Integrated evolutionary analysis reveals antimicrobial peptides with limited resistance

Réka Spohn, Lejla Daruka, Viktória Lázár, Ana Martins, Fanni Vidovics, Gábor Grézal, Orsolya Méhi, Bálint Kintses, Mónika Számel, Pramod K. Jangir, Bálint Csörgő, Ádám Györkei, Zoltán Bódi, Anikó Faragó, László Bodai, Imre Földesi, Diána Kata, Gergely Maróti, Bernadett Pap, Roland WirthBalázs Papp, Csaba Pál

Research output: Contribution to journalArticle

2 Citations (Scopus)


Antimicrobial peptides (AMPs) are promising antimicrobials, however, the potential of bacterial resistance is a major concern. Here we systematically study the evolution of resistance to 14 chemically diverse AMPs and 12 antibiotics in Escherichia coli. Our work indicates that evolution of resistance against certain AMPs, such as tachyplesin II and cecropin P1, is limited. Resistance level provided by point mutations and gene amplification is very low and antibiotic-resistant bacteria display no cross-resistance to these AMPs. Moreover, genomic fragments derived from a wide range of soil bacteria confer no detectable resistance against these AMPs when introduced into native host bacteria on plasmids. We have found that simple physicochemical features dictate bacterial propensity to evolve resistance against AMPs. Our work could serve as a promising source for the development of new AMP-based therapeutics less prone to resistance, a feature necessary to avoid any possible interference with our innate immune system.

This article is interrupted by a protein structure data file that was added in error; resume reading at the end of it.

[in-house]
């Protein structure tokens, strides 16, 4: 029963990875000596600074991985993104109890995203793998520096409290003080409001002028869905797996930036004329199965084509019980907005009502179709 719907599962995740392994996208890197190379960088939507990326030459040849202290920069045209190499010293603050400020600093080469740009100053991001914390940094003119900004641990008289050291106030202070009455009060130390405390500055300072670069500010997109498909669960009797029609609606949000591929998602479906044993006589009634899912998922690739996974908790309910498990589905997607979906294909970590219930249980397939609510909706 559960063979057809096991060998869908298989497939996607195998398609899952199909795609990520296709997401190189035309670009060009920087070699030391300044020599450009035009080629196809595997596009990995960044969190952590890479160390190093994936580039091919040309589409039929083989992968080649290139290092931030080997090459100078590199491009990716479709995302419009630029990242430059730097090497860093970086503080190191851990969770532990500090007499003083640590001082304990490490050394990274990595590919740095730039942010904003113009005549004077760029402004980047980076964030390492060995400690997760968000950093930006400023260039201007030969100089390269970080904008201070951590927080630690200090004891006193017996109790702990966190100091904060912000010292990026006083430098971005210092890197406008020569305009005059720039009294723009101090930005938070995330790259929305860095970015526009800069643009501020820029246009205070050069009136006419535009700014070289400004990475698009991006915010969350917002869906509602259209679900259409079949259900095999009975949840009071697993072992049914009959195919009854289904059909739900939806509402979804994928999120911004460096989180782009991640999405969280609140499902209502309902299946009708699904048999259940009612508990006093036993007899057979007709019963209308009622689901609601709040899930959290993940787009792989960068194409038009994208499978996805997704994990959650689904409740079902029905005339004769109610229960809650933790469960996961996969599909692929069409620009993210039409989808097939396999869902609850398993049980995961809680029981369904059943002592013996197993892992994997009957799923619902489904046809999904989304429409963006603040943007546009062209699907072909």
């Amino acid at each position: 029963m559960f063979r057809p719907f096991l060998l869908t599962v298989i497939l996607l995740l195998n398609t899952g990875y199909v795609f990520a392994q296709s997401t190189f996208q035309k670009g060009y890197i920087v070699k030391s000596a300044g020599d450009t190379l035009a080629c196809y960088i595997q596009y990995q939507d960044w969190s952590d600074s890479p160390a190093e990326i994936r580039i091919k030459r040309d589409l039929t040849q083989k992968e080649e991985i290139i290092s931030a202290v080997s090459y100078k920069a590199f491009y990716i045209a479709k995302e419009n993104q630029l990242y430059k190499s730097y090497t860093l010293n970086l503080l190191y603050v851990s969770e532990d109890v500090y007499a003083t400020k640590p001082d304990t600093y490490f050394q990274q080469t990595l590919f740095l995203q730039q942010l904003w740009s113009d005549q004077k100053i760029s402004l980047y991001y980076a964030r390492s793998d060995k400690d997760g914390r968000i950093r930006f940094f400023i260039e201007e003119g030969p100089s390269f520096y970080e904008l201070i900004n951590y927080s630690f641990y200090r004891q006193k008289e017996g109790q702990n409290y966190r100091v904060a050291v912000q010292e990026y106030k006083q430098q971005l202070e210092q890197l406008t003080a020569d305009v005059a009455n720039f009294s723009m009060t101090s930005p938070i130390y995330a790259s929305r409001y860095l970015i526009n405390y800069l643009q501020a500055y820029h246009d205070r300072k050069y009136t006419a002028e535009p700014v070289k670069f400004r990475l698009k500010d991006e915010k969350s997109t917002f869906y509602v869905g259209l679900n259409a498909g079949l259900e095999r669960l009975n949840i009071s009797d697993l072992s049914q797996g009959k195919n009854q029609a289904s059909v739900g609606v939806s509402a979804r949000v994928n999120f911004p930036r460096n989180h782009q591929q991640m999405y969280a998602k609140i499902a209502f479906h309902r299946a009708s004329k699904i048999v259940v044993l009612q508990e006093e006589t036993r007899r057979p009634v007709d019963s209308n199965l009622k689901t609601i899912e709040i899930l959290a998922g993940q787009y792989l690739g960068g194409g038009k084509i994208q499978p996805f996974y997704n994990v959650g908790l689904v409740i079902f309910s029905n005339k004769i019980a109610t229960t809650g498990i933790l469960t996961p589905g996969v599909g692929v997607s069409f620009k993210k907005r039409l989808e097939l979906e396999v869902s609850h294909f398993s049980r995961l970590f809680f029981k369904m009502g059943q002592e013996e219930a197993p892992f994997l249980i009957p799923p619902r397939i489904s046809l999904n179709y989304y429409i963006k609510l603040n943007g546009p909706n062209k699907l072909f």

Original languageEnglish
Article number4538
JournalNature communications
Issue number1
Publication statusPublished - Dec 1 2019


ASJC Scopus subject areas

  • Chemistry(all)
  • Biochemistry, Genetics and Molecular Biology(all)
  • Physics and Astronomy(all)

Cite this

Spohn, R., Daruka, L., Lázár, V., Martins, A., Vidovics, F., Grézal, G., Méhi, O., Kintses, B., Számel, M., Jangir, P. K., Csörgő, B., Györkei, Á., Bódi, Z., Faragó, A., Bodai, L., Földesi, I., Kata, D., Maróti, G., Pap, B., ... Pál, C. (2019). Integrated evolutionary analysis reveals antimicrobial peptides with limited resistance. Nature communications, 10(1), [4538].